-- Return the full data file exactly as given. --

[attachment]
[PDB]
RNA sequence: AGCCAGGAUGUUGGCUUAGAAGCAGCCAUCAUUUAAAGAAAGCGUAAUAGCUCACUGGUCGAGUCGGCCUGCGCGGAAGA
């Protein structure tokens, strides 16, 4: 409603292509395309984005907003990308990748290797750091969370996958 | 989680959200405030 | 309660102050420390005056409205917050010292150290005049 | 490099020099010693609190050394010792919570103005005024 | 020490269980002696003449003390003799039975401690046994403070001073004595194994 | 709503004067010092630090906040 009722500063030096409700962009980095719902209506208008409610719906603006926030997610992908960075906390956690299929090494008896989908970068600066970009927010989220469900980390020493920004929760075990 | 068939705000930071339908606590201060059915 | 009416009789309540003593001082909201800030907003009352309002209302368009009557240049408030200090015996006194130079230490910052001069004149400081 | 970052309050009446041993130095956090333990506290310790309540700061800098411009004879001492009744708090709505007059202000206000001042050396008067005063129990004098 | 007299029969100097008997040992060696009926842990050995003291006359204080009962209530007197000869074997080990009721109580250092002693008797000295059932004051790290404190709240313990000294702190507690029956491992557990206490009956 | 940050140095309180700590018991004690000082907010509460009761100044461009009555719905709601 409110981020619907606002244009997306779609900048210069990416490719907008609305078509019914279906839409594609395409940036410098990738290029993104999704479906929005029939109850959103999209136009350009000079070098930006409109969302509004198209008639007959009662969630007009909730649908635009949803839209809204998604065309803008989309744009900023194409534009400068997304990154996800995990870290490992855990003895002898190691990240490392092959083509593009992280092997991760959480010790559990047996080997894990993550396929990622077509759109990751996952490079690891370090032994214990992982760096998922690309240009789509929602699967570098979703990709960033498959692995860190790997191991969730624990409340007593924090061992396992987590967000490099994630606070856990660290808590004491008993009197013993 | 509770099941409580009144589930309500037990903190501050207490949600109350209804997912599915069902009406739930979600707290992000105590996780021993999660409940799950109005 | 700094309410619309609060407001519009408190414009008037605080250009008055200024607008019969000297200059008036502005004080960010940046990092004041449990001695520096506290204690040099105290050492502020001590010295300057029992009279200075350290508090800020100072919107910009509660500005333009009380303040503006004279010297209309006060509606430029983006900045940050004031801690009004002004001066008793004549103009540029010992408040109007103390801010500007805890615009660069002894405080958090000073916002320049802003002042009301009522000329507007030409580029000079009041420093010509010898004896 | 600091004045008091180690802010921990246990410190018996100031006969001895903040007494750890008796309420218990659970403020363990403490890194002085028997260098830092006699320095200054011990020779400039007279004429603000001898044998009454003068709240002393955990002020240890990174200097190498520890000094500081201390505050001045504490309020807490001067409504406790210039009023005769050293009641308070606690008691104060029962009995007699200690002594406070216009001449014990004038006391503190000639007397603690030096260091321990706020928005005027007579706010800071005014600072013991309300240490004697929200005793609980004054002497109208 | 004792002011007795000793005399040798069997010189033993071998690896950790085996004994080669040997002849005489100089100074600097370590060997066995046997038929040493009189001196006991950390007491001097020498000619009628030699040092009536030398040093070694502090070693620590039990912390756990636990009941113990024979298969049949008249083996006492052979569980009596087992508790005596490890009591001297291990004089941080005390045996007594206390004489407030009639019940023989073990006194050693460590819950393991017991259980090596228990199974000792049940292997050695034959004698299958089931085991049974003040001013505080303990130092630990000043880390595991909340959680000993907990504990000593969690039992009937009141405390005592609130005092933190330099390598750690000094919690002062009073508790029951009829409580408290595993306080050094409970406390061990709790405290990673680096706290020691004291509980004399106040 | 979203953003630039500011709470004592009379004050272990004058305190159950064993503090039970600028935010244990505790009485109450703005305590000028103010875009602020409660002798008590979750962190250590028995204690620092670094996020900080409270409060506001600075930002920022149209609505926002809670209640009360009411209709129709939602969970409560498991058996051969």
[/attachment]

[PDB]
RNA sequence: AGCCAGGAUGUUGGCUUAGAAGCAGCCAUCAUUUAAAGAAAGCGUAAUAGCUCACUGGUCGAGUCGGCCUGCGCGGAAGA
């Protein structure tokens, strides 16, 4: 409603292509395309984005907003990308990748290797750091969370996958 | 989680959200405030 | 309660102050420390005056409205917050010292150290005049 | 490099020099010693609190050394010792919570103005005024 | 020490269980002696003449003390003799039975401690046994403070001073004595194994 | 709503004067010092630090906040 009722500063030096409700962009980095719902209506208008409610719906603006926030997610992908960075906390956690299929090494008896989908970068600066970009927010989220469900980390020493920004929760075990 | 068939705000930071339908606590201060059915 | 009416009789309540003593001082909201800030907003009352309002209302368009009557240049408030200090015996006194130079230490910052001069004149400081 | 970052309050009446041993130095956090333990506290310790309540700061800098411009004879001492009744708090709505007059202000206000001042050396008067005063129990004098 | 007299029969100097008997040992060696009926842990050995003291006359204080009962209530007197000869074997080990009721109580250092002693008797000295059932004051790290404190709240313990000294702190507690029956491992557990206490009956 | 940050140095309180700590018991004690000082907010509460009761100044461009009555719905709601 409110981020619907606002244009997306779609900048210069990416490719907008609305078509019914279906839409594609395409940036410098990738290029993104999704479906929005029939109850959103999209136009350009000079070098930006409109969302509004198209008639007959009662969630007009909730649908635009949803839209809204998604065309803008989309744009900023194409534009400068997304990154996800995990870290490992855990003895002898190691990240490392092959083509593009992280092997991760959480010790559990047996080997894990993550396929990622077509759109990751996952490079690891370090032994214990992982760096998922690309240009789509929602699967570098979703990709960033498959692995860190790997191991969730624990409340007593924090061992396992987590967000490099994630606070856990660290808590004491008993009197013993 | 509770099941409580009144589930309500037990903190501050207490949600109350209804997912599915069902009406739930979600707290992000105590996780021993999660409940799950109005 | 700094309410619309609060407001519009408190414009008037605080250009008055200024607008019969000297200059008036502005004080960010940046990092004041449990001695520096506290204690040099105290050492502020001590010295300057029992009279200075350290508090800020100072919107910009509660500005333009009380303040503006004279010297209309006060509606430029983006900045940050004031801690009004002004001066008793004549103009540029010992408040109007103390801010500007805890615009660069002894405080958090000073916002320049802003002042009301009522000329507007030409580029000079009041420093010509010898004896 | 600091004045008091180690802010921990246990410190018996100031006969001895903040007494750890008796309420218990659970403020363990403490890194002085028997260098830092006699320095200054011990020779400039007279004429603000001898044998009454003068709240002393955990002020240890990174200097190498520890000094500081201390505050001045504490309020807490001067409504406790210039009023005769050293009641308070606690008691104060029962009995007699200690002594406070216009001449014990004038006391503190000639007397603690030096260091321990706020928005005027007579706010800071005014600072013991309300240490004697929200005793609980004054002497109208 | 004792002011007795000793005399040798069997010189033993071998690896950790085996004994080669040997002849005489100089100074600097370590060997066995046997038929040493009189001196006991950390007491001097020498000619009628030699040092009536030398040093070694502090070693620590039990912390756990636990009941113990024979298969049949008249083996006492052979569980009596087992508790005596490890009591001297291990004089941080005390045996007594206390004489407030009639019940023989073990006194050693460590819950393991017991259980090596228990199974000792049940292997050695034959004698299958089931085991049974003040001013505080303990130092630990000043880390595991909340959680000993907990504990000593969690039992009937009141405390005592609130005092933190330099390598750690000094919690002062009073508790029951009829409580408290595993306080050094409970406390061990709790405290990673680096706290020691004291509980004399106040 | 979203953003630039500011709470004592009379004050272990004058305190159950064993503090039970600028935010244990505790009485109450703005305590000028103010875009602020409660002798008590979750962190250590028995204690620092670094996020900080409270409060506001600075930002920022149209609505926002809670209640009360009411209709129709939602969970409560498991058996051969």